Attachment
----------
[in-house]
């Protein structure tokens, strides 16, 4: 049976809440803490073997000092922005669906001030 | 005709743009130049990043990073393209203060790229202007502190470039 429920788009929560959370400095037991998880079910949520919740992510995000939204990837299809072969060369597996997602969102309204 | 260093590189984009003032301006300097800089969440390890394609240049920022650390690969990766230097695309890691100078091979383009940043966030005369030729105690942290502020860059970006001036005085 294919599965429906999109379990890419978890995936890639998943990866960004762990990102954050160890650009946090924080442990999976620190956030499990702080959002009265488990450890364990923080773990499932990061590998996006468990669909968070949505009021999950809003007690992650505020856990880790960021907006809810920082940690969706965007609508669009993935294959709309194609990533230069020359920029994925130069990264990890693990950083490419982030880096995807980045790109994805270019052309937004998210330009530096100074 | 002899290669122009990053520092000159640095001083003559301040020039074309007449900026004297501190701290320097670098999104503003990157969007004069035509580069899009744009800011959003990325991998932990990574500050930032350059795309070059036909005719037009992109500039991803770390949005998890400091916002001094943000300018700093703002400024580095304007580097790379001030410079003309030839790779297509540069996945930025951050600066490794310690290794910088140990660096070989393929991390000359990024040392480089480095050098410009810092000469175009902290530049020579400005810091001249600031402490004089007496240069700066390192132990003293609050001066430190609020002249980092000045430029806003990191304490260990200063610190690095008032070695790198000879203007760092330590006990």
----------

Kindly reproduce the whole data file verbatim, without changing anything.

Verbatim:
[in-house]
């Protein structure tokens, strides 16, 4: 049976809440803490073997000092922005669906001030 | 005709743009130049990043990073393209203060790229202007502190470039 429920788009929560959370400095037991998880079910949520919740992510995000939204990837299809072969060369597996997602969102309204 | 260093590189984009003032301006300097800089969440390890394609240049920022650390690969990766230097695309890691100078091979383009940043966030005369030729105690942290502020860059970006001036005085 294919599965429906999109379990890419978890995936890639998943990866960004762990990102954050160890650009946090924080442990999976620190956030499990702080959002009265488990450890364990923080773990499932990061590998996006468990669909968070949505009021999950809003007690992650505020856990880790960021907006809810920082940690969706965007609508669009993935294959709309194609990533230069020359920029994925130069990264990890693990950083490419982030880096995807980045790109994805270019052309937004998210330009530096100074 | 002899290669122009990053520092000159640095001083003559301040020039074309007449900026004297501190701290320097670098999104503003990157969007004069035509580069899009744009800011959003990325991998932990990574500050930032350059795309070059036909005719037009992109500039991803770390949005998890400091916002001094943000300018700093703002400024580095304007580097790379001030410079003309030839790779297509540069996945930025951050600066490794310690290794910088140990660096070989393929991390000359990024040392480089480095050098410009810092000469175009902290530049020579400005810091001249600031402490004089007496240069700066390192132990003293609050001066430190609020002249980092000045430029806003990191304490260990200063610190690095008032070695790198000879203007760092330590006990």